Revista Facultad Nacional de Agronomía, Medellín
Print version ISSN 0304-2847
CASIERRA-POSADA, Fánor; RODRIGUEZ PUERTO, José Israel and CARDENAS HERNANDEZ, Julián. LEAF TO FRUIT RATIO AFFECTS YIELD, FRUIT GROWTH AND FRUIT QUALITY OF PEACH (Prunus persica L. Batsch, cv. Rubidoux). Rev.Fac.Nal.Agr.Medellín [online]. 2007, vol.60, n.1, pp. 3657-3659. ISSN 0304-2847.
Fruit thinning is a standard practice on peach trees carrying a moderate to heavy crop. However, in spite of the many benefits from thinning demostrated through long years of experience in the temperate zone, fruit thinning is too often one of the most unefficiently conducted operations in peach growing. With a view to improve marketable yield and fruit quality, trees of peach (Prunus persica L. Batsch cv. Rubidoux) were subjected to hand thinning. Changes in fruit growth, total soluble solids, pulp:stone ratio, yield, fruit quality and fruit diameter of developing peach fruit were investigated over a single season along with the effects of leaf:fruit ratio (10, 20,30, 40 and 50 leaves per fruit) in Guasca - Cundinamarca - Colombia. Thinning was done 85 days after full bloom. Control trees were unthinned. Differences were observed by fruit growth curves, average of harvested fruit, fresh weight of fruits and marketable fruit quality. Total soluble solids content in the fruits and pulp:stone ratio, were increased by thinning. At harvest, yield was reduced in the thinned trees, but marketable fruit was improved. Treatments with 40 and 50 leaves per fruit showed larger proportion of better quality fruits in comparison to control trees.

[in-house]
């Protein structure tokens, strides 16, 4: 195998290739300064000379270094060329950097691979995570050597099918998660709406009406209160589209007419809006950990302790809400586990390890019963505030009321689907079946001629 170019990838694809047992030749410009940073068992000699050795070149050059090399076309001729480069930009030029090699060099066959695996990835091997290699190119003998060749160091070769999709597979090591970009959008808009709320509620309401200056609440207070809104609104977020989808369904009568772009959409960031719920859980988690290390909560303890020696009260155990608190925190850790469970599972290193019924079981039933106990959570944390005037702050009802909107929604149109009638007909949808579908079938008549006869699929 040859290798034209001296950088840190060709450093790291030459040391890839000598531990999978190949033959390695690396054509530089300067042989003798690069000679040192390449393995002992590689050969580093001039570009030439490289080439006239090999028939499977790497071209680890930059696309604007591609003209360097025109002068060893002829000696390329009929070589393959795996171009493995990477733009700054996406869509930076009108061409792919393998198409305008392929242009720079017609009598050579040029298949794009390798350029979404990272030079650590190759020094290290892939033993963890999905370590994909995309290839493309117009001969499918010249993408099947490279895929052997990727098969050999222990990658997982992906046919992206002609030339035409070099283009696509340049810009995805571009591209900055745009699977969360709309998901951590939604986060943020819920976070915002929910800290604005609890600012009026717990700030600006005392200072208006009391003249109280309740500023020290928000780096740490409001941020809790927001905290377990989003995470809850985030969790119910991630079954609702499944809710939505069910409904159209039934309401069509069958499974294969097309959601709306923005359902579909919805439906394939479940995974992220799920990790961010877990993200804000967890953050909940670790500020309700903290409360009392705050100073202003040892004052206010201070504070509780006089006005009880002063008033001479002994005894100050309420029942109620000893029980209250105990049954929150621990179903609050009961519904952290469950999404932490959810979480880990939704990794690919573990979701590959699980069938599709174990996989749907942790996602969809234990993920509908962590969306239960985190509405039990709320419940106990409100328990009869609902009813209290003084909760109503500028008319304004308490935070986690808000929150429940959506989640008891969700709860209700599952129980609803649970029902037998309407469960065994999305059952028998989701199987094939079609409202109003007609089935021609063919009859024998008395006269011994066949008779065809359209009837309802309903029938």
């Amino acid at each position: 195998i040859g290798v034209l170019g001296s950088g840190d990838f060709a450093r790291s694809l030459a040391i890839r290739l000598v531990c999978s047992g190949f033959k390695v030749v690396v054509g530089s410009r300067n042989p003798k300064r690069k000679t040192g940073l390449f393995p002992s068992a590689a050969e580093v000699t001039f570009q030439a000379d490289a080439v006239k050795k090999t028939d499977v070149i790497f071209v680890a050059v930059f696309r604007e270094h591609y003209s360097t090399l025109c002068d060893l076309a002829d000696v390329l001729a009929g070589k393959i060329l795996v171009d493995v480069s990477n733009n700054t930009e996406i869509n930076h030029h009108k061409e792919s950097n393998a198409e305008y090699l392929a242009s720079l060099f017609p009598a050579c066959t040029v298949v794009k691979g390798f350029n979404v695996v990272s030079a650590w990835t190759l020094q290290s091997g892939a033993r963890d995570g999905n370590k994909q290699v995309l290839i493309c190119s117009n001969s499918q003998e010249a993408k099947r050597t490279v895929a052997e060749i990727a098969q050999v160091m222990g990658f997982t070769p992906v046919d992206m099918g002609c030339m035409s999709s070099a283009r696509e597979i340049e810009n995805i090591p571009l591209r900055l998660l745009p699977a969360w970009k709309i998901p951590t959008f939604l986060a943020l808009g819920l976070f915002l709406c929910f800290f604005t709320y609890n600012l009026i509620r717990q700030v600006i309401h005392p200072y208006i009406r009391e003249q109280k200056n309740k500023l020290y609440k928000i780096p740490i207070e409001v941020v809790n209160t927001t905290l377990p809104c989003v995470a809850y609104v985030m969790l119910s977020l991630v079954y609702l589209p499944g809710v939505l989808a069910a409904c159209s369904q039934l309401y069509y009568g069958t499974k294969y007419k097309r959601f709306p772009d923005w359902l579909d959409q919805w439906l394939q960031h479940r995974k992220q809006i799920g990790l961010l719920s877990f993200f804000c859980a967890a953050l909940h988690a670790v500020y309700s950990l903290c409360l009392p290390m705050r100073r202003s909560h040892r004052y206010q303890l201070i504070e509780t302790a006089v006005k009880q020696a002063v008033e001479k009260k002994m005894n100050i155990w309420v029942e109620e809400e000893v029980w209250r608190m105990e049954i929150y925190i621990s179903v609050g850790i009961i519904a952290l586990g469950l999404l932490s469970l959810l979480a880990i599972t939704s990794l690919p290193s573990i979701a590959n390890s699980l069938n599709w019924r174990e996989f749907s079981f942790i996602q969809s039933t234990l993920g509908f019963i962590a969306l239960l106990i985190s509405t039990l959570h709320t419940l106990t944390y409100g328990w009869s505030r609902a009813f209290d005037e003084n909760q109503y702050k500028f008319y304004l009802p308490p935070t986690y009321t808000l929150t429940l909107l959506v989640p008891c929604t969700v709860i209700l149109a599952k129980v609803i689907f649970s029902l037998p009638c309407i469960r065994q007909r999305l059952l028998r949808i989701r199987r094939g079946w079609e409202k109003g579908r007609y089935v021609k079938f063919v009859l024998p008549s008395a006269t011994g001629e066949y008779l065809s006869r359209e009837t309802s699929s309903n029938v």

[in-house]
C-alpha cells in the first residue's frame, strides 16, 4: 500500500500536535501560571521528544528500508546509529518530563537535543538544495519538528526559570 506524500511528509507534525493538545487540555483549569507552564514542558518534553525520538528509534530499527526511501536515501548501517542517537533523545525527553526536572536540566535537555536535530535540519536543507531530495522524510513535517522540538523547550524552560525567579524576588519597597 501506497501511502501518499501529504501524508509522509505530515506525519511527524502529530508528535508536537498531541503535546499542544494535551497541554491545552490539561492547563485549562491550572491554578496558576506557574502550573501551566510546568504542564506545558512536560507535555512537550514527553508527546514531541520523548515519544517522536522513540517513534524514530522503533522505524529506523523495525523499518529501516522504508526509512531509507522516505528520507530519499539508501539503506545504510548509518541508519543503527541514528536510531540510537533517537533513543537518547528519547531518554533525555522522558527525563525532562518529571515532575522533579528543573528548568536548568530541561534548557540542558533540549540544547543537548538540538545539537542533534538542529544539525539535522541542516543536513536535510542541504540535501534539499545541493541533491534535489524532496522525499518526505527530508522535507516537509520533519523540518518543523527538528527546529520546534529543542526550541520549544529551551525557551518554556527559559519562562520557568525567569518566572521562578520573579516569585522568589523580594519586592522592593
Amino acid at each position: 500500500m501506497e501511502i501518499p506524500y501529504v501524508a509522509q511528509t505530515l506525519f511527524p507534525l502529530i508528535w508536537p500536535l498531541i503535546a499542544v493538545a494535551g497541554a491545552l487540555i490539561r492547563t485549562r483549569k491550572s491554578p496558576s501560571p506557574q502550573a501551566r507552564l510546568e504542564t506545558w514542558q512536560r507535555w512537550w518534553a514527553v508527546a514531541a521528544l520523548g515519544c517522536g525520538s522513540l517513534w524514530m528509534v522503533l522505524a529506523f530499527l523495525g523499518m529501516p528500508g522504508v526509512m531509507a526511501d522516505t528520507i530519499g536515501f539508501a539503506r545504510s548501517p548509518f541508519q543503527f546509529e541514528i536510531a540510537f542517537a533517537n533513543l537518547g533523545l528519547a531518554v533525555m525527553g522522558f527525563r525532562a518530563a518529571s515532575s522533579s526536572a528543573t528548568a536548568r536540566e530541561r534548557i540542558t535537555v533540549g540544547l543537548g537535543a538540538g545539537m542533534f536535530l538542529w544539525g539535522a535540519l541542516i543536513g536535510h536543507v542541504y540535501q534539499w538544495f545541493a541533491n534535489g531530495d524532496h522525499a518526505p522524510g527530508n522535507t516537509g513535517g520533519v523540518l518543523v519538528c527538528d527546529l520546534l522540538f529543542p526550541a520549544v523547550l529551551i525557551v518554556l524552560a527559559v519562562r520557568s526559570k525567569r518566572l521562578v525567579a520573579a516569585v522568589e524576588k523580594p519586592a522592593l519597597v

Keywords : Fruit growth; sik:source ratio; total soluble solids; pulp:stone ratio.